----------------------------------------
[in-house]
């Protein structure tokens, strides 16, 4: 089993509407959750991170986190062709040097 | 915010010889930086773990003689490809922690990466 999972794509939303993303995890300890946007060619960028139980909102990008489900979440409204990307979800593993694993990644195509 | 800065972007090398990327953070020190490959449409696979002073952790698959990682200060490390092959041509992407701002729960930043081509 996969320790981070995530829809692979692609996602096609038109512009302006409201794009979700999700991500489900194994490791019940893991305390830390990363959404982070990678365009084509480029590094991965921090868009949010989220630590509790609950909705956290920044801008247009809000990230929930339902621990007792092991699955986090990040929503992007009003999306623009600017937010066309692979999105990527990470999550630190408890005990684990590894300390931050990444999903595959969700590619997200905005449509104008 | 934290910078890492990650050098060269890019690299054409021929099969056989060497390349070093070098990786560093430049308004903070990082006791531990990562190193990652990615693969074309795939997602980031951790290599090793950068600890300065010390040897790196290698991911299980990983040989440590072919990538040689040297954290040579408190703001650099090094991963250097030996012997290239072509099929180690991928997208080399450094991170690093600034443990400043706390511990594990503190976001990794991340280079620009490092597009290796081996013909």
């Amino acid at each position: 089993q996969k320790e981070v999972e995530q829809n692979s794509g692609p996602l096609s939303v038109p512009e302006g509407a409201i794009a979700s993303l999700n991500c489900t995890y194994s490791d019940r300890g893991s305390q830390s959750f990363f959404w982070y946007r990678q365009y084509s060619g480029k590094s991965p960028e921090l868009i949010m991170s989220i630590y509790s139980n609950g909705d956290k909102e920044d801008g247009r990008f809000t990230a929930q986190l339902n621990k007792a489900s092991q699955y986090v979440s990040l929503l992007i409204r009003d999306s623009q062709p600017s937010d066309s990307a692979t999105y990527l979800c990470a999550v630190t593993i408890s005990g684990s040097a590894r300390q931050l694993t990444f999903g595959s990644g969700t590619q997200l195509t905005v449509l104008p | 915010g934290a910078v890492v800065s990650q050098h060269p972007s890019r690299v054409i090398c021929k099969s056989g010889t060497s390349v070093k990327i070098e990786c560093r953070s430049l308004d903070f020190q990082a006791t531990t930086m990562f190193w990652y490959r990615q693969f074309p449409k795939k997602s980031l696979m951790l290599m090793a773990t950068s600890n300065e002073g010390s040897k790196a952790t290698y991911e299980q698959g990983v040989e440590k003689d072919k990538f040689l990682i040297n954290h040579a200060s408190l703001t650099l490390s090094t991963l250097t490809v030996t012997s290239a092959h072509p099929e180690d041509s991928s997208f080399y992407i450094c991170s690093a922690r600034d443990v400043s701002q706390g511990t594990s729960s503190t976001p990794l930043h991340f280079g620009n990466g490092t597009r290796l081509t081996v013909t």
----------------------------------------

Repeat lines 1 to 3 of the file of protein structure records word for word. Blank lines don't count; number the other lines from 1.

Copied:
[in-house]
């Protein structure tokens, strides 16, 4: 089993509407959750991170986190062709040097 | 915010010889930086773990003689490809922690990466 999972794509939303993303995890300890946007060619960028139980909102990008489900979440409204990307979800593993694993990644195509 | 800065972007090398990327953070020190490959449409696979002073952790698959990682200060490390092959041509992407701002729960930043081509 996969320790981070995530829809692979692609996602096609038109512009302006409201794009979700999700991500489900194994490791019940893991305390830390990363959404982070990678365009084509480029590094991965921090868009949010989220630590509790609950909705956290920044801008247009809000990230929930339902621990007792092991699955986090990040929503992007009003999306623009600017937010066309692979999105990527990470999550630190408890005990684990590894300390931050990444999903595959969700590619997200905005449509104008 | 934290910078890492990650050098060269890019690299054409021929099969056989060497390349070093070098990786560093430049308004903070990082006791531990990562190193990652990615693969074309795939997602980031951790290599090793950068600890300065010390040897790196290698991911299980990983040989440590072919990538040689040297954290040579408190703001650099090094991963250097030996012997290239072509099929180690991928997208080399450094991170690093600034443990400043706390511990594990503190976001990794991340280079620009490092597009290796081996013909």
């Amino acid at each position: 089993q996969k320790e981070v999972e995530q829809n692979s794509g692609p996602l096609s939303v038109p512009e302006g509407a409201i794009a979700s993303l999700n991500c489900t995890y194994s490791d019940r300890g893991s305390q830390s959750f990363f959404w982070y946007r990678q365009y084509s060619g480029k590094s991965p960028e921090l868009i949010m991170s989220i630590y509790s139980n609950g909705d956290k909102e920044d801008g247009r990008f809000t990230a929930q986190l339902n621990k007792a489900s092991q699955y986090v979440s990040l929503l992007i409204r009003d999306s623009q062709p600017s937010d066309s990307a692979t999105y990527l979800c990470a999550v630190t593993i408890s005990g684990s040097a590894r300390q931050l694993t990444f999903g595959s990644g969700t590619q997200l195509t905005v449509l104008p | 915010g934290a910078v890492v800065s990650q050098h060269p972007s890019r690299v054409i090398c021929k099969s056989g010889t060497s390349v070093k990327i070098e990786c560093r953070s430049l308004d903070f020190q990082a006791t531990t930086m990562f190193w990652y490959r990615q693969f074309p449409k795939k997602s980031l696979m951790l290599m090793a773990t950068s600890n300065e002073g010390s040897k790196a952790t290698y991911e299980q698959g990983v040989e440590k003689d072919k990538f040689l990682i040297n954290h040579a200060s408190l703001t650099l490390s090094t991963l250097t490809v030996t012997s290239a092959h072509p099929e180690d041509s991928s997208f080399y992407i450094c991170s690093a922690r600034d443990v400043s701002q706390g511990t594990s729960s503190t976001p990794l930043h991340f280079g620009n990466g490092t597009r290796l081509t081996v013909t």